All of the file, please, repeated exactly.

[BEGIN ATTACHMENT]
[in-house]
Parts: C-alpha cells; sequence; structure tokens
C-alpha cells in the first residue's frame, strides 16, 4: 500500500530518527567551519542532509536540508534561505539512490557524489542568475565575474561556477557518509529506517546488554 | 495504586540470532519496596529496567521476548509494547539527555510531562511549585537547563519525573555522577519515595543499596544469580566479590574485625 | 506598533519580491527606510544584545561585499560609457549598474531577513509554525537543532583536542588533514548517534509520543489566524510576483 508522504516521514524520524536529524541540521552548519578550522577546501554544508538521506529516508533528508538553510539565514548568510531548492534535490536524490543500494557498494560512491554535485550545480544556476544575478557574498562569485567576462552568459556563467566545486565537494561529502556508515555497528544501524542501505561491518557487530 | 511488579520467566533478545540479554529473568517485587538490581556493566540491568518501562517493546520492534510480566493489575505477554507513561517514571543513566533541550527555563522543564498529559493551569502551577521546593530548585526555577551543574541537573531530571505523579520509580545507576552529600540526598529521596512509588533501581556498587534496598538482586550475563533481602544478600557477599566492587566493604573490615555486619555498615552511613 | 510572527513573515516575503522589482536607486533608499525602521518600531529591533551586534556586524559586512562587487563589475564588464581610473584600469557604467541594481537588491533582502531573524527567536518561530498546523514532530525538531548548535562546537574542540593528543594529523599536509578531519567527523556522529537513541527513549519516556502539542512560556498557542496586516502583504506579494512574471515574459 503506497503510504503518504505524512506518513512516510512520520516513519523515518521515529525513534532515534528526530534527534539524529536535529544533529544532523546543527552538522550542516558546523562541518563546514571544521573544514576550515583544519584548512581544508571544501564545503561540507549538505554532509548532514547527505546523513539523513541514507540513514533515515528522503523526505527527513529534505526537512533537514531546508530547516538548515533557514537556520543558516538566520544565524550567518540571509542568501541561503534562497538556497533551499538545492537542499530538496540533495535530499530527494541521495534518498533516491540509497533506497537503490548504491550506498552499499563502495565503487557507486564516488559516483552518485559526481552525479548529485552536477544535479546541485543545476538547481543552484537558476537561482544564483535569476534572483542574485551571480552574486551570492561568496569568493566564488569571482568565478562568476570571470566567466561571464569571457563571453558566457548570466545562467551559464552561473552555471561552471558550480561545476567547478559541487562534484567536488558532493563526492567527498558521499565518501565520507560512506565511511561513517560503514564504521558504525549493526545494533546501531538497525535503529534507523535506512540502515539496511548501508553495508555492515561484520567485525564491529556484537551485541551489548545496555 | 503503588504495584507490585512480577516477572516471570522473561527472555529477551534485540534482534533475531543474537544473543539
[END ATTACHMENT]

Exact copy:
[in-house]
Parts: C-alpha cells; sequence; structure tokens
C-alpha cells in the first residue's frame, strides 16, 4: 500500500530518527567551519542532509536540508534561505539512490557524489542568475565575474561556477557518509529506517546488554 | 495504586540470532519496596529496567521476548509494547539527555510531562511549585537547563519525573555522577519515595543499596544469580566479590574485625 | 506598533519580491527606510544584545561585499560609457549598474531577513509554525537543532583536542588533514548517534509520543489566524510576483 508522504516521514524520524536529524541540521552548519578550522577546501554544508538521506529516508533528508538553510539565514548568510531548492534535490536524490543500494557498494560512491554535485550545480544556476544575478557574498562569485567576462552568459556563467566545486565537494561529502556508515555497528544501524542501505561491518557487530 | 511488579520467566533478545540479554529473568517485587538490581556493566540491568518501562517493546520492534510480566493489575505477554507513561517514571543513566533541550527555563522543564498529559493551569502551577521546593530548585526555577551543574541537573531530571505523579520509580545507576552529600540526598529521596512509588533501581556498587534496598538482586550475563533481602544478600557477599566492587566493604573490615555486619555498615552511613 | 510572527513573515516575503522589482536607486533608499525602521518600531529591533551586534556586524559586512562587487563589475564588464581610473584600469557604467541594481537588491533582502531573524527567536518561530498546523514532530525538531548548535562546537574542540593528543594529523599536509578531519567527523556522529537513541527513549519516556502539542512560556498557542496586516502583504506579494512574471515574459 503506497503510504503518504505524512506518513512516510512520520516513519523515518521515529525513534532515534528526530534527534539524529536535529544533529544532523546543527552538522550542516558546523562541518563546514571544521573544514576550515583544519584548512581544508571544501564545503561540507549538505554532509548532514547527505546523513539523513541514507540513514533515515528522503523526505527527513529534505526537512533537514531546508530547516538548515533557514537556520543558516538566520544565524550567518540571509542568501541561503534562497538556497533551499538545492537542499530538496540533495535530499530527494541521495534518498533516491540509497533506497537503490548504491550506498552499499563502495565503487557507486564516488559516483552518485559526481552525479548529485552536477544535479546541485543545476538547481543552484537558476537561482544564483535569476534572483542574485551571480552574486551570492561568496569568493566564488569571482568565478562568476570571470566567466561571464569571457563571453558566457548570466545562467551559464552561473552555471561552471558550480561545476567547478559541487562534484567536488558532493563526492567527498558521499565518501565520507560512506565511511561513517560503514564504521558504525549493526545494533546501531538497525535503529534507523535506512540502515539496511548501508553495508555492515561484520567485525564491529556484537551485541551489548545496555 | 503503588504495584507490585512480577516477572516471570522473561527472555529477551534485540534482534533475531543474537544473543539